|Dates: 23 July-8 August Time in Tokyo: BST +8|
|Coverage: Watch live on BBC TV, BBC iPlayer, BBC Red Button and online; Listen on BBC Radio 5 Live, Sports Extra and Sounds; live text and video clips on BBC Sport website and app.|
Sailors Dylan Fletcher and Stuart Bithell won Olympic gold as they started what Great Britain hope will be a medal rush on day 11 of Tokyo 2020.
Fletcher and Bithell clinched the men’s 49er in a tense finish, pipping New Zealand’s Blair Tuke and Peter Burling.
There is also the prospect of more British sailing medals, plus further chances in cycling, boxing and diving.
In one of the stories of the Games, Norway’s Karsten Warholm won men’s 400m hurdles gold with a new world record.
Warholm, 25, ran 45.94 seconds to win a final described as “truly unbelievable” by former British hurdler Colin Jackson.
Success for Fletcher and Bithell was Britain’s 12th gold medal of the Games, a tally bettered only by China, the United States, Japan and Australia.
But earlier on Tuesday, another medal hope – British sprinter Adam Gemili – suffered injury heartbreak in the men’s 200m.
A tearful Gemili said pulling up out of the blocks with a hamstring injury was “the worst feeling in the world”.
Later, American gymnast Simone Biles will compete in the women’s beam final (07:50 BST), having withdrawn from four other finals to protect her mental health.
A highly anticipated women’s 200m final (13:50) sees Jamaican sprinter Elaine Thompson-Herah aiming to win a sprint double.
After already clinching 100m gold, she goes up against fellow Jamaican Shelly-Ann Fraser-Pryce, US sprinter Gabby Thomas – the fastest woman over 200m this year – and Shauna Miller-Uibo of the Bahamas.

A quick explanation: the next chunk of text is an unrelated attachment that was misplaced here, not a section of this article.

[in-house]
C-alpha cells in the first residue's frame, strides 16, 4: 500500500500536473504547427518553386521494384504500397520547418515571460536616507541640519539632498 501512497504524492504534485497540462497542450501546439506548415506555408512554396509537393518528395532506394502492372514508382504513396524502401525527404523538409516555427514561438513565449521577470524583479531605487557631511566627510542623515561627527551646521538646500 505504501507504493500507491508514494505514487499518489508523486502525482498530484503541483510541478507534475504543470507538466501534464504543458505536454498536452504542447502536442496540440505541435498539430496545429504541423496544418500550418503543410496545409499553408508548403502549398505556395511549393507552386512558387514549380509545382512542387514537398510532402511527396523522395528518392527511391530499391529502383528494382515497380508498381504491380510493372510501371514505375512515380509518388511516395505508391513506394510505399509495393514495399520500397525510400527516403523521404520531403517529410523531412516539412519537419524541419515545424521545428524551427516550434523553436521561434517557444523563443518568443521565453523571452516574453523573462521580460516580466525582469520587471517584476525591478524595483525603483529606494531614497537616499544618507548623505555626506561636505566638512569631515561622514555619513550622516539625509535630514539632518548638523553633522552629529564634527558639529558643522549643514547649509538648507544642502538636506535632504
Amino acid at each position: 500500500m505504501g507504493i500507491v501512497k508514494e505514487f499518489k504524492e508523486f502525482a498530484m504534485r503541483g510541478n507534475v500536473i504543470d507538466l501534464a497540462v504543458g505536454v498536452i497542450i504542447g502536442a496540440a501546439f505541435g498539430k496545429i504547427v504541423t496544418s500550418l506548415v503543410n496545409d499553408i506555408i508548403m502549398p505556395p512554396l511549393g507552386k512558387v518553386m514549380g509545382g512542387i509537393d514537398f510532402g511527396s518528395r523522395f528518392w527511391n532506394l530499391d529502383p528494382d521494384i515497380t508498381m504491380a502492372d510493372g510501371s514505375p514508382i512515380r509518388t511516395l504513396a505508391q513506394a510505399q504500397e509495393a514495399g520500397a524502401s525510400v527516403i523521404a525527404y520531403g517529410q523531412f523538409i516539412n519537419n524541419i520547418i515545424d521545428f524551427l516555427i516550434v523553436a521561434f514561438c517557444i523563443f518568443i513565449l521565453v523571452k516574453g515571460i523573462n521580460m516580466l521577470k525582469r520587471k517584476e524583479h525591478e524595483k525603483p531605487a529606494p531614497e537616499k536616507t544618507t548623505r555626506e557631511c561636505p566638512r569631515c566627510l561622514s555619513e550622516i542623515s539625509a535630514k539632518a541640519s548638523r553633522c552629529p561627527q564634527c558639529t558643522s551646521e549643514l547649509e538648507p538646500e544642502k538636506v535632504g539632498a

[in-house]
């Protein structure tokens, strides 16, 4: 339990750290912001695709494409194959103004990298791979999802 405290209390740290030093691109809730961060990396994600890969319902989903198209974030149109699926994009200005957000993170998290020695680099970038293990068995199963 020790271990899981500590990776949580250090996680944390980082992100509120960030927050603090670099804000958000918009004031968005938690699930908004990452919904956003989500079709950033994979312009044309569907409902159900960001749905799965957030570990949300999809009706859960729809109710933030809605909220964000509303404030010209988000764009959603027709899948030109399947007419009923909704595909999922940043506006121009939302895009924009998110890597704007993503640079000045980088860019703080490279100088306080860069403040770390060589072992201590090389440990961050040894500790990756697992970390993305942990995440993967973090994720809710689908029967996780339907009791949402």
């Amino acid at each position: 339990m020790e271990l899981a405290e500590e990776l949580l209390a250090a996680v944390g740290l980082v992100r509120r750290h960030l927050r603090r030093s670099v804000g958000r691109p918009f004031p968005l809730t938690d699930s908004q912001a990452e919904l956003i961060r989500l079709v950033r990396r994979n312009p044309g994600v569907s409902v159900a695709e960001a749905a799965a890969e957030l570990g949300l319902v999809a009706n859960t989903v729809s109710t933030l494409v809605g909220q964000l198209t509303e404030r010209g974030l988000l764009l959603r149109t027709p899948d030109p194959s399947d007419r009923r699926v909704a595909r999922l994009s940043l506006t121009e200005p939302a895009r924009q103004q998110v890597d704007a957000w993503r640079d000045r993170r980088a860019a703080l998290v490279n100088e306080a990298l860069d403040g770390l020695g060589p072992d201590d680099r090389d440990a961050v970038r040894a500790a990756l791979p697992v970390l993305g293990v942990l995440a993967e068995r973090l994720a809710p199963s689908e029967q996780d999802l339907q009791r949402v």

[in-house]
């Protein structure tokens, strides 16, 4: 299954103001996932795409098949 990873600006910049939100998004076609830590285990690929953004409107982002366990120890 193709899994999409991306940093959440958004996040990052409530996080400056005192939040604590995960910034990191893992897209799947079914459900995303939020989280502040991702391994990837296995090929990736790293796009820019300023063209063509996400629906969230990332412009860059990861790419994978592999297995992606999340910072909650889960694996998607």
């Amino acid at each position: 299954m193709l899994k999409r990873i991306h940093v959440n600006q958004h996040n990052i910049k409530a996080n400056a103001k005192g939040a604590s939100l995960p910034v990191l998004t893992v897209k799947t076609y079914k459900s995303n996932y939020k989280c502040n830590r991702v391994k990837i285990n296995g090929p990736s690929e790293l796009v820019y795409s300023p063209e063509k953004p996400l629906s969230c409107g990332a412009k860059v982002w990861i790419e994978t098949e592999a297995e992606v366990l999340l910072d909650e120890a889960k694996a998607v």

What else is coming up on day 11?
- Athletics: British trio Keely Hodgkinson, Jemma Reekie and Alex Bell will be on the start line together in the women’s 800m final (13:25).
- Boxing: Britain’s Pat McCormack, the 2019 world silver medallist, takes on Cuba’s Roniel Iglesias in the men’s welterweight final (11:05), while flyweight Galal Yafai could guarantee himself a medal (09:30).
- Cycling: Could this be Britain’s best day in the velodrome? Both Laura and Jason Kenny will be in action as the women’s team pursuit (09:26) and men’s team sprint (09:44) medals are decided.
- Diving: British duo Jack Laugher and James Heatly go in the men’s individual 3m springboard final (07:00).
- Gymnastics: Joe Fraser is a medal threat for GB in the parallel bars on the final day of artistic gymnastics (09:00).
- Sailing: Defending champion Giles Scott goes in the Finn class medal race (06:30-07:00).
‘Worst feeling in the world’ – injured Gemili out of 200m
Gemili, 27, saw his hopes of a medal dashed after injuring his hamstring in the final block start of his warm-up before going out for the heats.
He had been aiming to improve on his fourth place at Rio 2016, where he missed out on bronze by three thousandths of a second.
“I felt my hamstring go. I’m in so much pain. I said I just wanted to go out there and try. You have to try,” said Gemili, who was fighting back the tears during his trackside interview.
“I can’t believe it happened. I felt I had a good chance. It’s the worst feeling in the world.”
How has Team GB fared so far on day 11?
Canoeist Deborah Kerr, 23, missed out on a medal in her first Olympics, finishing eighth in the women’s kayak single 200m as New Zealand’s Lisa Carrington, 31, continued her dominance by winning a third consecutive gold.
“At least two girls either side could have been a winner so I knew it would be really tough. I’m really proud I’ve made it in,” said Kerr.
Long jumpers Jazmin Sawyers, 27, and Abigail Irozuru, 31, were unable to win a medal as Germany’s Malaika Mihambo took gold.
Boxer Caroline Dubois, 20, narrowly lost on points to Thailand’s Sudaporn Seesondee in the women’s lightweight quarter-final, missing out on the guarantee of at least a bronze medal.